The Google Image pics of Pijao I saw left me thinking, “Oh wow, this looks like a Swiss village, I gotta go there!” And right I was. Pijao is the perfect answer of the Andes Cordillera Central to a village in Switzerland. The cows look a bit different and there’s no Matterhorn shooting up into the sky in the distance, but as I said, I’m not fussy.
Wikipedia falls flat on its face in English with regard to information on Pijao, so we’re going to the Spanish page (here) and I’ll do some translation:
Pijao se encuentra ubicado dentro de la región fisiográfica denominada Región Andina, en la subregión de la Cordillera Central, contando con tres tipos de paisaje: montaña, piedemonte y valle.
El paisaje de Montaña se encuentra al oriente del municipio, sector del eje de la cordillera, construida sobre rocas metamórficas del complejo Cajamarca donde predominan los esquistos verdes y se observan rasgos característicos de estructuras geológicas como la falla de San Jerónimo. El paisaje de Piedemonte se encuentra en la parte occidental del municipio, constituido por depósitos fluviovolcánicos, rocas ígneas y algunas con recubrimiento de cenizas volcánicas. El paisaje de Valle se presenta en el sector de Barragán, Los Balsos y Río Lejos, conformado por aluviones recientes de relieve relativamente plano.
[Pijao is located in the physiographical region called the Andes Region, a subregion of the Cordillera Central, which has three types of terrain: mountains, piedmont and valley.
The mountain terrain is to the East of the municipality, in the axis of the range, lying above metamorphic rock of the Cajamarca complex in which green schists predominate. The San Jerónimo fault is also observable in the terrain. The piedmont terrain is also in the eastern part of the municipality and includes volcanic riverine deposits, igneous rocks and some coverage by volcanic ash. The valley terrain is found in the sectors of Barragán, Los Balsos and Río Lejos, formed by alluvial deposits of recent origin that are relatively flat in relief.]
Looks like a whole lotta something’s been going on there — tectonic uplift, volcanic activity, weathering, it’s a geological partaay. I always find it fascinating to know something about what’s under the things I see — I can’t say the green schists leaped to my attention but it’s nice to know they’re there. Somewhere. It’s like knowing a friend’s birthday — you’d feel something was missing if you had no idea when it was. If you read my post on living with the geology around us, you know that I purvey geological information in the suavest manner possible. I could be shoving information your way of this type (webpage here):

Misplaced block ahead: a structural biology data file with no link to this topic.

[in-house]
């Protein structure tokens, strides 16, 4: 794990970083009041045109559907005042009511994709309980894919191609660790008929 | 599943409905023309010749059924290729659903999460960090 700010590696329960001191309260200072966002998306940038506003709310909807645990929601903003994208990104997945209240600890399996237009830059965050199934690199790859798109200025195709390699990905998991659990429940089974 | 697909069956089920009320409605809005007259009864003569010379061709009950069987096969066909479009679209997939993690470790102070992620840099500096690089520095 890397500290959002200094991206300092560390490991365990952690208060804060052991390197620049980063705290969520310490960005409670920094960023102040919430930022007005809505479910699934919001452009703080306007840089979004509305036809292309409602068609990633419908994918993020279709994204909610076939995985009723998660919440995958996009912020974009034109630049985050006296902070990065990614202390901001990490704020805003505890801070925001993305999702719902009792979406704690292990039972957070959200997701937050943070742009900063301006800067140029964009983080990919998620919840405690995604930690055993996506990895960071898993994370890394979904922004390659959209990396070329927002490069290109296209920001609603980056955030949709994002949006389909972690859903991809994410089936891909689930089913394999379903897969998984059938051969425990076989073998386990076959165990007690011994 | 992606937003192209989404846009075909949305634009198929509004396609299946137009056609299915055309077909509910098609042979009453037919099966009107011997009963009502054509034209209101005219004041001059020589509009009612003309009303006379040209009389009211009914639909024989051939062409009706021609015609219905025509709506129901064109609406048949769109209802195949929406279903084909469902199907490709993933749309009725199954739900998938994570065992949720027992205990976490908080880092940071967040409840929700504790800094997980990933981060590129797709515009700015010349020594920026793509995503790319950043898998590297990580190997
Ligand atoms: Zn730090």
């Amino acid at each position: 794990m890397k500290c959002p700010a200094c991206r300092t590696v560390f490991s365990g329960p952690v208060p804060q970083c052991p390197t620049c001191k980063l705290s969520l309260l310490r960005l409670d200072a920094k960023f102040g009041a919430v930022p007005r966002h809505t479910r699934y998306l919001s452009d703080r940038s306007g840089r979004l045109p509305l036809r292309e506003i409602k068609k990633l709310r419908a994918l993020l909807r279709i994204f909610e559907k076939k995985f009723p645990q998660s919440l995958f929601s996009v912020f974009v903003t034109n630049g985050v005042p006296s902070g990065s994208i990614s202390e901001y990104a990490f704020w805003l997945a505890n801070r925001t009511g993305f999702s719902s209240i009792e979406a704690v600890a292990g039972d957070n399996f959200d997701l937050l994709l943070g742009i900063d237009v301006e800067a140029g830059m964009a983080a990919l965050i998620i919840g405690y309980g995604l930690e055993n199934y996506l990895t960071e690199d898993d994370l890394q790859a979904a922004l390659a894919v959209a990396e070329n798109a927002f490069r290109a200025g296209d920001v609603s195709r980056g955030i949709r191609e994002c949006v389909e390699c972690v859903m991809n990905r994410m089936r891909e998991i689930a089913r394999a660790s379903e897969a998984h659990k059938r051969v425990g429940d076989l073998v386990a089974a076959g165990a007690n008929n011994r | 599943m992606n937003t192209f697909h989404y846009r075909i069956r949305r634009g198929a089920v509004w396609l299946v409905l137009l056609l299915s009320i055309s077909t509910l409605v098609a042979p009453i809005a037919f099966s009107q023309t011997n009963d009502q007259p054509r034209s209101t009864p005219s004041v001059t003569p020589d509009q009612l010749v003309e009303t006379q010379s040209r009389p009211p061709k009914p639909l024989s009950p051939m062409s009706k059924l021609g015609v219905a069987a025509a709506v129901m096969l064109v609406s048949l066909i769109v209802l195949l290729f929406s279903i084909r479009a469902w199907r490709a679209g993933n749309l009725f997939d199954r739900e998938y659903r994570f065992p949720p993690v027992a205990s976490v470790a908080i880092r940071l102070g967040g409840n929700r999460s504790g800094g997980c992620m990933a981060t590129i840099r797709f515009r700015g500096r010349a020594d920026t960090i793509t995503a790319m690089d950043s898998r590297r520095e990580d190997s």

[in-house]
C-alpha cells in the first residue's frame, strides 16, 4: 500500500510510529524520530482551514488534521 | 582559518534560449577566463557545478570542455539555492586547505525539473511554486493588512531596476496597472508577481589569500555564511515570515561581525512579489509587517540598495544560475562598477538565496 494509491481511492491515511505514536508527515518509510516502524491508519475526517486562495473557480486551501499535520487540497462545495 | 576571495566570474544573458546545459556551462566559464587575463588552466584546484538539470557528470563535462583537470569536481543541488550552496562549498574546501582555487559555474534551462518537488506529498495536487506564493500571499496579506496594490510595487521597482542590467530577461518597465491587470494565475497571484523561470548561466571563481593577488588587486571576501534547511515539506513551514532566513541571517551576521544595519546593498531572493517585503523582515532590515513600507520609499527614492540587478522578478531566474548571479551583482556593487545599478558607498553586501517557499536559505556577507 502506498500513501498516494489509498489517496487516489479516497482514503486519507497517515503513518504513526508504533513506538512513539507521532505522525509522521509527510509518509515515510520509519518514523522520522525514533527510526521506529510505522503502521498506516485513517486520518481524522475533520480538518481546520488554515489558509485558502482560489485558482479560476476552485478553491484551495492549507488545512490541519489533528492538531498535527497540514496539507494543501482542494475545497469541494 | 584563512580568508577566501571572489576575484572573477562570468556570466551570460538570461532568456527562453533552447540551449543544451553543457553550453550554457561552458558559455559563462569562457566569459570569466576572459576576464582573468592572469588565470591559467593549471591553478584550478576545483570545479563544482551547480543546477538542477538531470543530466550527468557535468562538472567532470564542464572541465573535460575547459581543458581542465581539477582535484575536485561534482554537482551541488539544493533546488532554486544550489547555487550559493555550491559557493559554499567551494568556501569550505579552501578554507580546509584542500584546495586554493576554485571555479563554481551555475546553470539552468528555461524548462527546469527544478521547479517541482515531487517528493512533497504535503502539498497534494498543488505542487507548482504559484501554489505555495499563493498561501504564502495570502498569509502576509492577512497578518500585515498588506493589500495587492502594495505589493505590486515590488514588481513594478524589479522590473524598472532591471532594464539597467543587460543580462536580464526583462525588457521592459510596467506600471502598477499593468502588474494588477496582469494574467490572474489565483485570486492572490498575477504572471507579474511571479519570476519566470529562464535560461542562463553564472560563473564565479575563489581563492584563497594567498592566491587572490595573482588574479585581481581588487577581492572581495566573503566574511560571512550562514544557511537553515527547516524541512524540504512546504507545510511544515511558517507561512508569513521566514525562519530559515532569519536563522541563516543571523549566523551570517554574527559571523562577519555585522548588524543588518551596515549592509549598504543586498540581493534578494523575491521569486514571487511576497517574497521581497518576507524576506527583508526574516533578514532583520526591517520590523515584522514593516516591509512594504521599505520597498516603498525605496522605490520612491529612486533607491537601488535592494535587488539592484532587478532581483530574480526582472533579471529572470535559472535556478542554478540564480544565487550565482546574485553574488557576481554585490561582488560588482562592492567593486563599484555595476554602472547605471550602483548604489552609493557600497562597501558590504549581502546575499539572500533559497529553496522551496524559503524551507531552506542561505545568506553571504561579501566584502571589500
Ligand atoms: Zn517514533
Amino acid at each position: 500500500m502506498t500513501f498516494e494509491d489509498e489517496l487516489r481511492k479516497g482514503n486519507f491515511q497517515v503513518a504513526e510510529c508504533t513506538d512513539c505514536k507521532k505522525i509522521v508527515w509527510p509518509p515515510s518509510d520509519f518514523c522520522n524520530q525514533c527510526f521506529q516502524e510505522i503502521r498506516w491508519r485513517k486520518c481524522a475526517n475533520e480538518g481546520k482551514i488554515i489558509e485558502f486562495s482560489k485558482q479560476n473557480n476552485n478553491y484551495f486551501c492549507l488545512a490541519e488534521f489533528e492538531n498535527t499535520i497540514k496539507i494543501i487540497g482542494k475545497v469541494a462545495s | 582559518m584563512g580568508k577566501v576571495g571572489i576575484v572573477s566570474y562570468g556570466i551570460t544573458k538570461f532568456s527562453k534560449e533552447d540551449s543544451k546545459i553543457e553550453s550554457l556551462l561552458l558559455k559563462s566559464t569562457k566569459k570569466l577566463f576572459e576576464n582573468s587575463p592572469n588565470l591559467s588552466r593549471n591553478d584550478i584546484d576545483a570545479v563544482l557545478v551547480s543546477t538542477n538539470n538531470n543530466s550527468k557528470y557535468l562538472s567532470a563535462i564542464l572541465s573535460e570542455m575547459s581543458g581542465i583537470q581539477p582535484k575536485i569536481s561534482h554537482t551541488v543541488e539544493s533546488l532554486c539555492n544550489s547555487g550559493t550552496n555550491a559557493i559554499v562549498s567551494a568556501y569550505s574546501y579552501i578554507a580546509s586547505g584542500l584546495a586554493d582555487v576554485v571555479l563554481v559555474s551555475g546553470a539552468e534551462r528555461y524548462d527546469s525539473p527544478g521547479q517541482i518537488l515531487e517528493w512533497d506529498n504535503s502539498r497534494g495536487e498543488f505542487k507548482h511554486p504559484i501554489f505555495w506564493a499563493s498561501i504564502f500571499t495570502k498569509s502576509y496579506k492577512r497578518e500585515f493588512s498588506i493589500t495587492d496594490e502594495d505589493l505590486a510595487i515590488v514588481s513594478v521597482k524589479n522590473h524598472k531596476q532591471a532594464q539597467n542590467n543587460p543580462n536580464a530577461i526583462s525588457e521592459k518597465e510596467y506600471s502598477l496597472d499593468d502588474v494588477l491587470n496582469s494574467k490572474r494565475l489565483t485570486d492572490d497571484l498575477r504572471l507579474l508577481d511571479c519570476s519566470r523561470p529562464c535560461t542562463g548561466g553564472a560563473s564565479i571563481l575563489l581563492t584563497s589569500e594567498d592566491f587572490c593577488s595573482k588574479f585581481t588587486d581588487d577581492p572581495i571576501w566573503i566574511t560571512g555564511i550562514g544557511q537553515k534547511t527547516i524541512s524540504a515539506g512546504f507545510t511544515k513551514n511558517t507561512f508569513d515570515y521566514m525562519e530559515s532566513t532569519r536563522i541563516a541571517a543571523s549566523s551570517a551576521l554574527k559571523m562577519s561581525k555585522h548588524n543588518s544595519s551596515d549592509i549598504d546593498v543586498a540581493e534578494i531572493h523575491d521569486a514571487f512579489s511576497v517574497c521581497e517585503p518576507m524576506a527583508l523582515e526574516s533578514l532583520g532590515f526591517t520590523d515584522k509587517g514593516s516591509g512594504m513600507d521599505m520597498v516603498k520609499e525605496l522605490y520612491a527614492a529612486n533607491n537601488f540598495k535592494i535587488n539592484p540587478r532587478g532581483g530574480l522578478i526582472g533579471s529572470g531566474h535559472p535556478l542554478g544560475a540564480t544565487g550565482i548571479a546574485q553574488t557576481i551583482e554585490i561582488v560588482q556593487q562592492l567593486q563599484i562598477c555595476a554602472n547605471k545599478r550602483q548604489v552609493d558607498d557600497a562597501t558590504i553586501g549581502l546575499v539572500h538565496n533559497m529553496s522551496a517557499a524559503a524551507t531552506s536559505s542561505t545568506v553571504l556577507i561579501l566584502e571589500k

Late Jurassic terrane collision in the northwestern margin of Gondwana (Cajamarca Complex, eastern flank of the Central Cordillera, Colombia)
Medium-grade metabasites and metapelites from the Cajamarca Complex (Central Cordillera of Colombia) are in fault contact with the Jurassic Ibague batholith and show a penetrative foliation, locally mylonitic, suggesting intense dynamic–thermal metamorphism. The amphibolites are composed of calcic amphibole + epidote + plagioclase + quartz plus rutile + titanite + apatite + carbonate as accessory phases. Chlorite and albite appear as retrograde replacements. The metapelites are mainly composed of phengite + quartz + garnet + chlorite, plus epidote + albite + apatite + titanite + haematite as accessory phases. Bulk geochemistry of the amphibolites indicates basaltic protoliths with a mid-ocean ridge basalt (MORB) signature, although enrichment in the mobile large-ion lithophile elements compared to MORB suggests pre- and/or syn-metamorphic alteration by fluids. Peak pressure–temperature determinations for both types of rocks are similar, ranging 550–580°C and 8 kbar (approximately 26 km depth and an apparent geothermal gradient of 22°C/km). 40Ar-39Ar dating of amphibole from two amphibolite samples and one phengitic mica from a pelitic schist yielded plateau ages of 146.5 ± 1.1 Ma and 157.8 ± 0.6 Ma, and 157.5 ± 0.4 Ma, respectively. These Late Jurassic ages contrast with previously published (Permian)Triassic ages of metamorphism in the Cajamarca Complex. Taken together, our data indicate tectonic-driven burial of oceanic supracrustal sequences down to mid-crustal depths during Late Jurassic times and are best explained as the result of terrane collision-related metamorphism and deformation in a fore-arc/volcanic-arc environment of the active western margin of Gondwana rather than as a result of Jurassic thermal–metamorphic resetting of a (Permian)Triassic metamorphic sequence during intrusion of the Jurassic Ibague batholith. Our results represent the first report of Jurassic terrane collision tectonics involving supracrustal oceanic rocks in the northwestern margin of Gondwana in Colombia.
It’s riveting stuff, I’m about to hyperventilate. Gondwana! Wow! Too cool. But we’ve already established that we’re just after the pretty stuff, so let’s get to the pics. 🙂